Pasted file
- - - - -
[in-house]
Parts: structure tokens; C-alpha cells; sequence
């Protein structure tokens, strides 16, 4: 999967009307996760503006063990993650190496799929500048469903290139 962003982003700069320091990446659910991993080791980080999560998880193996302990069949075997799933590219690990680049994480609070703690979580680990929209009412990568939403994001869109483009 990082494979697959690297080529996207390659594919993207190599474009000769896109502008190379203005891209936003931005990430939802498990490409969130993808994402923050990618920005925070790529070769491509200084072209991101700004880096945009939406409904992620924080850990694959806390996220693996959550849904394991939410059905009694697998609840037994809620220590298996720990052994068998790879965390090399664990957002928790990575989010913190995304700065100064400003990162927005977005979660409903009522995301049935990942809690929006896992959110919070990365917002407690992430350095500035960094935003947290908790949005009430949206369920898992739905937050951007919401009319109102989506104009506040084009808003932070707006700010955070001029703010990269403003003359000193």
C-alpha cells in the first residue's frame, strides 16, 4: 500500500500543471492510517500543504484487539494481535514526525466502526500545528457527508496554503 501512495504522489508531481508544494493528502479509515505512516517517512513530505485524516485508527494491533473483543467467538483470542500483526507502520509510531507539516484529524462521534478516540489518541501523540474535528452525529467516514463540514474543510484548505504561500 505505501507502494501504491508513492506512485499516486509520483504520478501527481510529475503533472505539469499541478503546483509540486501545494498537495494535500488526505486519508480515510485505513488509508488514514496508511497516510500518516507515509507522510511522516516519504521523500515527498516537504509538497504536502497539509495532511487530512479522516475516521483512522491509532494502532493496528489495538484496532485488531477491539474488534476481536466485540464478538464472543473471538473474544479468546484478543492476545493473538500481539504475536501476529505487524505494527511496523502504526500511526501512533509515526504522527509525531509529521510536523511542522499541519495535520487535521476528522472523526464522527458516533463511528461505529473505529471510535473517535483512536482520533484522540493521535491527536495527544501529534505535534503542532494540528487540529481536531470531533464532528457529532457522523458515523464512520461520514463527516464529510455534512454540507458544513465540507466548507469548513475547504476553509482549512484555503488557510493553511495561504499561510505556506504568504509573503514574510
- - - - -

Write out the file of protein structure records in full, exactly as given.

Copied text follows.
[in-house]
Parts: structure tokens; C-alpha cells; sequence
């Protein structure tokens, strides 16, 4: 999967009307996760503006063990993650190496799929500048469903290139 962003982003700069320091990446659910991993080791980080999560998880193996302990069949075997799933590219690990680049994480609070703690979580680990929209009412990568939403994001869109483009 990082494979697959690297080529996207390659594919993207190599474009000769896109502008190379203005891209936003931005990430939802498990490409969130993808994402923050990618920005925070790529070769491509200084072209991101700004880096945009939406409904992620924080850990694959806390996220693996959550849904394991939410059905009694697998609840037994809620220590298996720990052994068998790879965390090399664990957002928790990575989010913190995304700065100064400003990162927005977005979660409903009522995301049935990942809690929006896992959110919070990365917002407690992430350095500035960094935003947290908790949005009430949206369920898992739905937050951007919401009319109102989506104009506040084009808003932070707006700010955070001029703010990269403003003359000193």
C-alpha cells in the first residue's frame, strides 16, 4: 500500500500543471492510517500543504484487539494481535514526525466502526500545528457527508496554503 501512495504522489508531481508544494493528502479509515505512516517517512513530505485524516485508527494491533473483543467467538483470542500483526507502520509510531507539516484529524462521534478516540489518541501523540474535528452525529467516514463540514474543510484548505504561500 505505501507502494501504491508513492506512485499516486509520483504520478501527481510529475503533472505539469499541478503546483509540486501545494498537495494535500488526505486519508480515510485505513488509508488514514496508511497516510500518516507515509507522510511522516516519504521523500515527498516537504509538497504536502497539509495532511487530512479522516475516521483512522491509532494502532493496528489495538484496532485488531477491539474488534476481536466485540464478538464472543473471538473474544479468546484478543492476545493473538500481539504475536501476529505487524505494527511496523502504526500511526501512533509515526504522527509525531509529521510536523511542522499541519495535520487535521476528522472523526464522527458516533463511528461505529473505529471510535473517535483512536482520533484522540493521535491527536495527544501529534505535534503542532494540528487540529481536531470531533464532528457529532457522523458515523464512520461520514463527516464529510455534512454540507458544513465540507466548507469548513475547504476553509482549512484555503488557510493553511495561504499561510505556506504568504509573503514574510